The mayor and seven councillors approved the Pocock inner  city upgrade plan despite the fact that two councillors were not standing for re-election, the plan was double the budget and ratepayers and the business community, who would be paying for the upgrade, had not even been shown the plan.

We believe all stakeholders should have been given the opportunity of discussing the plan, options, likely costs and sources of funding, before the council approved the Pocock plan.

Discussing ‘options’ implies there is more than one option, apart from the option of doing nothing.  The Pocock proposal has now become ‘Plan A’ because Invercargill architect Bob Simpson has produced ‘Plan B’.  Mr Simpson describes his proposal as being ‘modest’.  We believe Plan B will achieve the objective of helping to invigorate the inner city while being simpler, cheaper and less disruptive than Plan A.

We encourage any interested party to produce Plan C, Plan D etc.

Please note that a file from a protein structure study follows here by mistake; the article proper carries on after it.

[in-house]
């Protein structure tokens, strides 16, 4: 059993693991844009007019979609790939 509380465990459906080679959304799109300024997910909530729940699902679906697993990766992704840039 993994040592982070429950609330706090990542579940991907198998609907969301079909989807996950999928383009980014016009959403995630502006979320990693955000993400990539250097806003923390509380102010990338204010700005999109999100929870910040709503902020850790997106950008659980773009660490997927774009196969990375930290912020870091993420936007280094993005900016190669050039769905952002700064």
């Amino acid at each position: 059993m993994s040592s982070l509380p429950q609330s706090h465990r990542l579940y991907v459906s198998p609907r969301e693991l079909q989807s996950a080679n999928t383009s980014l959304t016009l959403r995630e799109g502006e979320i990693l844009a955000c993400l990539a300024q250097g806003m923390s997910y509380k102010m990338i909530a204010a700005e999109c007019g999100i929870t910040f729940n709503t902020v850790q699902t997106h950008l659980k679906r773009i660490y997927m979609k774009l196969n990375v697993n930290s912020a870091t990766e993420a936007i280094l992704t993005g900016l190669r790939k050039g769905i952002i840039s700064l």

Mr Simpson will explain his plan at a meeting at 93 Dee Street Invercargill (between Spey and Don Streets) at 5.30pm on Wednesday 25 September.  All ratepayers are welcome.

While the community now has two options, the opinion that we share has not changed – all stakeholders should be given the opportunity of discussing the options, likely costs and sources of funding, before any further action is taken.

We congratulate ratepayers for expressing their frustration at the Pocock plan, the way the council approved it and the lack of consultation or explanation.  Many of the pro-plan councillors have moderated their position.  It’s a pity that pressure has to be applied before the wishes of the community are taken into account when decisions are made.  We each support a more transparent decision-making process.